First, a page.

Social Sciences Book Reviews (page 8)

AT HOME IN EXILE by Alan Wolfe
RELIGION
Released: Oct. 28, 2014

"A thought-provoking and optimistic look at global Judaism."
In defense of the Jewish diaspora. Read full book review >
SPEED LIMITS by Mark C. Taylor
BUSINESS & ECONOMICS
Released: Oct. 28, 2014

"A timely accompaniment to James Gleick's Faster (1999), this is a stimulating cautionary report for the digital age."
A philosopher and cultural critic ponders the durability of our fast-tracked, multitasked modern world. Read full book review >

WHO WE BE by Jeff Chang
CURRENT AFFAIRS
Released: Oct. 21, 2014

"An intriguing attempt at cutting through the dissonance of a series of changing cultural milieus."
Sprawling examination of how American society has responded to multiculturalism and demographic diversity. Read full book review >
FRAGRANT by Mandy Aftel
HISTORY
Released: Oct. 16, 2014

"Evocative, heady and overflowing with history and lore."
The history and mystery of the power of scent. Read full book review >
THROWN by Kerry Howley
PSYCHOLOGY
Released: Oct. 14, 2014

"An original fusion of topic and stance that will appeal to fans of NPR-style social investigations."
A philosophical examination of the maligned subculture of mixed martial arts "cage" fighting. Read full book review >

LOSING OUR WAY by Bob Herbert
BUSINESS & ECONOMICS
Released: Oct. 7, 2014

"In vivid anecdotes and moving portraits, Herbert humanizes the many problems he uncovers, and he clearly believes that Americans can, and will, band together to set the nation on a new course."
Former New York Times opinion columnist Herbert (Promises Betrayed: Waking Up from the American Dream, 2005) reports on his cross-country trip investigating the lives of the 99 percent. Read full book review >
GLASS JAW by Eric Dezenhall
BUSINESS & ECONOMICS
Released: Oct. 7, 2014

"More an illumination of the challenge than a pat solution."
Dezenhall (The Devil Himself, 2011, etc.) counsels beleaguered corporations on how to deal with bullying citizens and their social media attacks. Read full book review >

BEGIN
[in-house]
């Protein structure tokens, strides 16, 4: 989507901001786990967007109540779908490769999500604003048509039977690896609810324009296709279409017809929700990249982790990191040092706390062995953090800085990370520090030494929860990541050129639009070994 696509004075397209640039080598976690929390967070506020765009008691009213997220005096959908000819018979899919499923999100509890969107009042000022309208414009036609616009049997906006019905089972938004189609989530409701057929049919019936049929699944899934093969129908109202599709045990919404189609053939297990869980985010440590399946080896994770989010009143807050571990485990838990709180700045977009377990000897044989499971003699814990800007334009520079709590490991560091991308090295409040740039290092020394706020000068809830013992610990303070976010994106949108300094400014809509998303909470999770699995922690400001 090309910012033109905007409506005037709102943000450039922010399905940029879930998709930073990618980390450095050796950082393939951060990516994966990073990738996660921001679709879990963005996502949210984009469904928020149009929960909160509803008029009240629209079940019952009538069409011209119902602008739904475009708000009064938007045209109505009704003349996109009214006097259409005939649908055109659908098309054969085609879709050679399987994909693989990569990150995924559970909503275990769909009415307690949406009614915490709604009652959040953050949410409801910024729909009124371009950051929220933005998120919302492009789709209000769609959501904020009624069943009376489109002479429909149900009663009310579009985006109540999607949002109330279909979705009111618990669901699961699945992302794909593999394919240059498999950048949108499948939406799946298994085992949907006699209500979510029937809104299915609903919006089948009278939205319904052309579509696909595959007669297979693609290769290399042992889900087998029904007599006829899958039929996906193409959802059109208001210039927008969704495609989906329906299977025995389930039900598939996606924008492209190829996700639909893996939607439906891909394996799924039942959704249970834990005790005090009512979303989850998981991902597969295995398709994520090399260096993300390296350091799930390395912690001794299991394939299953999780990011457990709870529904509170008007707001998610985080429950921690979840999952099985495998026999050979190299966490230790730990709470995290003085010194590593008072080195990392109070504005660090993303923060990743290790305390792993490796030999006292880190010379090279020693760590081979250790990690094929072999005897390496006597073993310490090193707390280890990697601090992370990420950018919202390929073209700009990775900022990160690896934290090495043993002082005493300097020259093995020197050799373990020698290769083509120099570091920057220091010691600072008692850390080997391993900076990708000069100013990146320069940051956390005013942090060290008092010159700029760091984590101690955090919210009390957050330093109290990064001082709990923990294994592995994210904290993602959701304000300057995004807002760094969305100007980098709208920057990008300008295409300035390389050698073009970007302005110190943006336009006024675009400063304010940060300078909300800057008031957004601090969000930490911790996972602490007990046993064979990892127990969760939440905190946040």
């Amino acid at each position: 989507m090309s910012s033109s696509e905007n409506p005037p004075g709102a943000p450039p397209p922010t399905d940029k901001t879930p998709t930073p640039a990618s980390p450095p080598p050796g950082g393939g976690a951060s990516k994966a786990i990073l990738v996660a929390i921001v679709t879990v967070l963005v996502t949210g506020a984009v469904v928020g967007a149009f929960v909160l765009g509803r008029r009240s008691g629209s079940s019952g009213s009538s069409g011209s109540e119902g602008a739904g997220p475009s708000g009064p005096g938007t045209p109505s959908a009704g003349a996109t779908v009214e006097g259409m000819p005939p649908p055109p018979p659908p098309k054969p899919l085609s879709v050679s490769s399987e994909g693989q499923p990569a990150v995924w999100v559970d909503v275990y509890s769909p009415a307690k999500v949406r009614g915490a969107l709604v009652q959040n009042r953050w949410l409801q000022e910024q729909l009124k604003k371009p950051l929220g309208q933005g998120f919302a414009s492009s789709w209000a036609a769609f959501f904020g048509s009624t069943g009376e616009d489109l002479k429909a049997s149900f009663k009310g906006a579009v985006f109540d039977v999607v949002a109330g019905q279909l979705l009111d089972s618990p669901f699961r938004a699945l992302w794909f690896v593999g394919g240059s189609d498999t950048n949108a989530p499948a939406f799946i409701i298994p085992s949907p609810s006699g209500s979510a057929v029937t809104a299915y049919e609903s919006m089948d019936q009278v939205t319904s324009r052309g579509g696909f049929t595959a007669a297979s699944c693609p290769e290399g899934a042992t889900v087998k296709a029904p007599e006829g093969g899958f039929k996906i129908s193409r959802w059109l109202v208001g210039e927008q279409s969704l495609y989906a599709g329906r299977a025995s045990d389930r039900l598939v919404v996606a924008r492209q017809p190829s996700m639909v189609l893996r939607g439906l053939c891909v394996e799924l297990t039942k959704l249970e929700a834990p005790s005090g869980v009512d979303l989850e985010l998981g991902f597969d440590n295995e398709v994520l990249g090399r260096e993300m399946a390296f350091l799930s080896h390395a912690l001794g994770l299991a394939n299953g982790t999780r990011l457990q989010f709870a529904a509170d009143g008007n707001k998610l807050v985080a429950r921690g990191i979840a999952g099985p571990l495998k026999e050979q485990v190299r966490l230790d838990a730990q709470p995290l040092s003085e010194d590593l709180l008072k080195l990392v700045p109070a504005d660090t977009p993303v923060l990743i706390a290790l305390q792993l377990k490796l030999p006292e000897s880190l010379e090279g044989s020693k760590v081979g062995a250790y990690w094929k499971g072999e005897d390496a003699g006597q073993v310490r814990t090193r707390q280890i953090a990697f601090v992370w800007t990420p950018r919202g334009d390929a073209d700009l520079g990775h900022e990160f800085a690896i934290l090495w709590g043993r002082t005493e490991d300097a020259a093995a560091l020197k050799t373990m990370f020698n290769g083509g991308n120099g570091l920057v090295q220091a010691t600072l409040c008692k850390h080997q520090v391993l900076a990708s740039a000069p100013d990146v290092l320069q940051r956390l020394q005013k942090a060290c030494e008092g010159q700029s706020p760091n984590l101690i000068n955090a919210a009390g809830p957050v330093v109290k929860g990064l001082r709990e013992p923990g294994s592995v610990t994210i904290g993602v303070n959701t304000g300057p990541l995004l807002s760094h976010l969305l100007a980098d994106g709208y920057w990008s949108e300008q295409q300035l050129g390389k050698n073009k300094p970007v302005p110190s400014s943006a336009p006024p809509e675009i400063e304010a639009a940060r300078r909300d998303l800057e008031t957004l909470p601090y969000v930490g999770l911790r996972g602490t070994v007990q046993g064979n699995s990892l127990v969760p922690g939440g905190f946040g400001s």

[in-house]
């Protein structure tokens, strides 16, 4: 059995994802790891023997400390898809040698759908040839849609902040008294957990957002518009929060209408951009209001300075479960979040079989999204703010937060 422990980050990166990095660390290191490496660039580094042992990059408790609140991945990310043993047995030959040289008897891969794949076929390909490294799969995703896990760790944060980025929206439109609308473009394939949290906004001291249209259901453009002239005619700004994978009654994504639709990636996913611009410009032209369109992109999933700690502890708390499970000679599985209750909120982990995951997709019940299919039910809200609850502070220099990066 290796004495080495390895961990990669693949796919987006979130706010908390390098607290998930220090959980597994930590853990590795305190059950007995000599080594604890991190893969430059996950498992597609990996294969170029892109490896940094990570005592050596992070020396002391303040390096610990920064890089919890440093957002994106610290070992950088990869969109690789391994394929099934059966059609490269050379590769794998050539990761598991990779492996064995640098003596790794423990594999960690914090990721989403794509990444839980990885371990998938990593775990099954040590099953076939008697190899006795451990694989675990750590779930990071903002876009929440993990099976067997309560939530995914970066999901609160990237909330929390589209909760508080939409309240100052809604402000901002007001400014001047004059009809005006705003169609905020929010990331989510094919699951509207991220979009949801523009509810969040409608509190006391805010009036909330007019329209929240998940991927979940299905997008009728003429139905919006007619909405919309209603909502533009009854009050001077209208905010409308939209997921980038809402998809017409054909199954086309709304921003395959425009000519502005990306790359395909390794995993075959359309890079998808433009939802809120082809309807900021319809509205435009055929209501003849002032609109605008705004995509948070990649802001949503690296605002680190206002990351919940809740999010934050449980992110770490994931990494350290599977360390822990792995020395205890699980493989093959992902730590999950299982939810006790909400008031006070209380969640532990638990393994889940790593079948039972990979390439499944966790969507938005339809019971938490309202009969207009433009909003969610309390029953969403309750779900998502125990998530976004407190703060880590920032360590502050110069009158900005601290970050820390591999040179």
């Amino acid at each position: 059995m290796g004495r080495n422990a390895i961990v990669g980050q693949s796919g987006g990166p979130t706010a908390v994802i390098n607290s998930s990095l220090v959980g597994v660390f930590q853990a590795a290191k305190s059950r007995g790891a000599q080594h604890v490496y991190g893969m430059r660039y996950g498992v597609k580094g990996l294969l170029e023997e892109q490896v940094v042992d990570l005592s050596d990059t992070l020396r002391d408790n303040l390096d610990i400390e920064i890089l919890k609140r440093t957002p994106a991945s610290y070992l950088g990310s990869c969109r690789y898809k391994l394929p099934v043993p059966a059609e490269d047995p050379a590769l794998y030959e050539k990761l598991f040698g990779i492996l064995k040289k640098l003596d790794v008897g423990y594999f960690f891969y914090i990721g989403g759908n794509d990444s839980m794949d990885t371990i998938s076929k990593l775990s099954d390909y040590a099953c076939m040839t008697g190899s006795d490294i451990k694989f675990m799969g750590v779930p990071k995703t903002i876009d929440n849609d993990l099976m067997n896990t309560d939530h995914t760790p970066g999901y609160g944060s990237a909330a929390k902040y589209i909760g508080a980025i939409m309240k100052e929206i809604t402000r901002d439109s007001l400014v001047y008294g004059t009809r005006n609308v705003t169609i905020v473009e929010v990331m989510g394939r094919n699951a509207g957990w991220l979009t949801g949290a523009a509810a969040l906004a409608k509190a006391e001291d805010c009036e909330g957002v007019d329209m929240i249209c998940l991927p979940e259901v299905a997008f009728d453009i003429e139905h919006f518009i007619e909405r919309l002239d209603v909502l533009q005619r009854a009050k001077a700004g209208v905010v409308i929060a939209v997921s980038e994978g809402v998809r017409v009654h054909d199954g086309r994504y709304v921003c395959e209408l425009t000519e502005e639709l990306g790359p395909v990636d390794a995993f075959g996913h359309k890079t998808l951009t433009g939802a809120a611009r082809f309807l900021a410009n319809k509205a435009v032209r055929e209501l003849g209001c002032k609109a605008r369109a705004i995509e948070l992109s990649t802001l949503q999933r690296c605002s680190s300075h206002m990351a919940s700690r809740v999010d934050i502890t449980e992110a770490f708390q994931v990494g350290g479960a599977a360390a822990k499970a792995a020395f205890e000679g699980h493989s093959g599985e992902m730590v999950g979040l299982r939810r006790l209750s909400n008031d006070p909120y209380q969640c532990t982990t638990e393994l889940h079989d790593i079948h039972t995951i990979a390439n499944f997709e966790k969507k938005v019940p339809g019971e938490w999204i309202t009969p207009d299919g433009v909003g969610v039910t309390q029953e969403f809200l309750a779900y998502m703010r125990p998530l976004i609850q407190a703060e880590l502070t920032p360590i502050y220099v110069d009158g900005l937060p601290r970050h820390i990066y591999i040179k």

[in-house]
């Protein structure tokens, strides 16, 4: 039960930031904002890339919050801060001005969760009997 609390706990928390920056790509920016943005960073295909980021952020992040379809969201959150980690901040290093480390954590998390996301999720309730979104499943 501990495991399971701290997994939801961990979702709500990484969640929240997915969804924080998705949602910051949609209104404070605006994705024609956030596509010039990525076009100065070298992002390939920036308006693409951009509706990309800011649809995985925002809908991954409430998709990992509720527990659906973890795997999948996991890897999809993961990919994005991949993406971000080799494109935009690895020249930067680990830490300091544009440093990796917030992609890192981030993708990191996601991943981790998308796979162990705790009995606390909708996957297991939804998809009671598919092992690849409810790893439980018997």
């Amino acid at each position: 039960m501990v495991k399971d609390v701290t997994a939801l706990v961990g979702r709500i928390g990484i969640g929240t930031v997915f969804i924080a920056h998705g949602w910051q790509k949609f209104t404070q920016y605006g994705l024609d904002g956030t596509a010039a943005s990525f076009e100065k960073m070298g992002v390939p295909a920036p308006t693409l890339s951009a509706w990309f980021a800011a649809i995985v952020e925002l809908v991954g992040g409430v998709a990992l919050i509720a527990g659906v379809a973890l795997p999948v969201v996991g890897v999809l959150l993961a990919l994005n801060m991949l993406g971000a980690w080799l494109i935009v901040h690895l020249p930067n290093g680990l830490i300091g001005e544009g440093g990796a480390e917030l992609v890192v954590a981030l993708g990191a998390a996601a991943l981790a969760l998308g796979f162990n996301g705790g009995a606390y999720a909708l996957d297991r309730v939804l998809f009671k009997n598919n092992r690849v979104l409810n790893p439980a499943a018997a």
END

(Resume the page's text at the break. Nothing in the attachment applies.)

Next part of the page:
THE MEANING OF HUMAN EXISTENCE by Edward O. Wilson
HISTORY
Released: Oct. 6, 2014

"A little book with a big message, bound to produce discussion among scientists and discomfort in devout churchgoers."
An exploration of what it means to be human by the noted sociobiologist and naturalist, twice the winner of the Pulitzer Prize. Read full book review >
CURRENT AFFAIRS
Released: Oct. 5, 2014

"'Our view is…a deeply cynical one,' write the authors, and is 'unlikely to change anything about how people argue publicly about their preferred policies.' However, this disturbing book may provoke debate, dismay and considerable anger."
An examination of how selfishness and self-deception characterize political thinking. Read full book review >
THE VULGAR TONGUE by Jonathon Green
ENTERTAINMENT & SPORTS
Released: Oct. 1, 2014

"In this abundantly detailed history, Green argues that a counterlanguage will always exist, providing a voice for the marginalized and expressing deep—and sometimes dark—human needs."
A lexicographer chronicles the language of the streets. Read full book review >
HISTORY
Released: Oct. 1, 2014

"Despite irritating scholarly touches such as footnotes mixed in with text, Sussman delivers a lucidly written, eye-opening account of a nasty sociological battle that the good guys have been winning for a century without eliminating a very persistent enemy."
In this earnest, often angry history of a hot-button subject, Sussman (Physical Anthropology/Washington Univ.; co-author: Man the Hunted: Primates, Predators, and Human Evolution, 2005) argues that "biological races do not exist among modern humans and they have never existed in the past." Read full book review >
IMPOLITE CONVERSATIONS by Cora Daniels
CURRENT AFFAIRS
Released: Sept. 30, 2014

"Lively discussion, occasionally sloppy prose and refreshing candor from two keen observers."
Two accomplished black professionals alternate outspoken, provocative views that revolve around race relations in America. Read full book review >
Kirkus Interview
Luis Alberto Urrea
April 21, 2015

Examining the borders between one nation and another, between one person and another, Luis Alberto Urrea’s latest story collection, The Water Museum, reveals his mastery of the short form. This collection includes the Edgar-award winning "Amapola" and his now-classic "Bid Farewell to Her Many Horses," which had the honor of being chosen for NPR's "Selected Shorts" not once but twice. Urrea has also recently published a poetry collection, Tijuana Book of the Dead, mixing lyricism and colloquial voices, mysticism and the daily grind. We talk to Urrea about both of his new books this week on Kirkus TV. View video >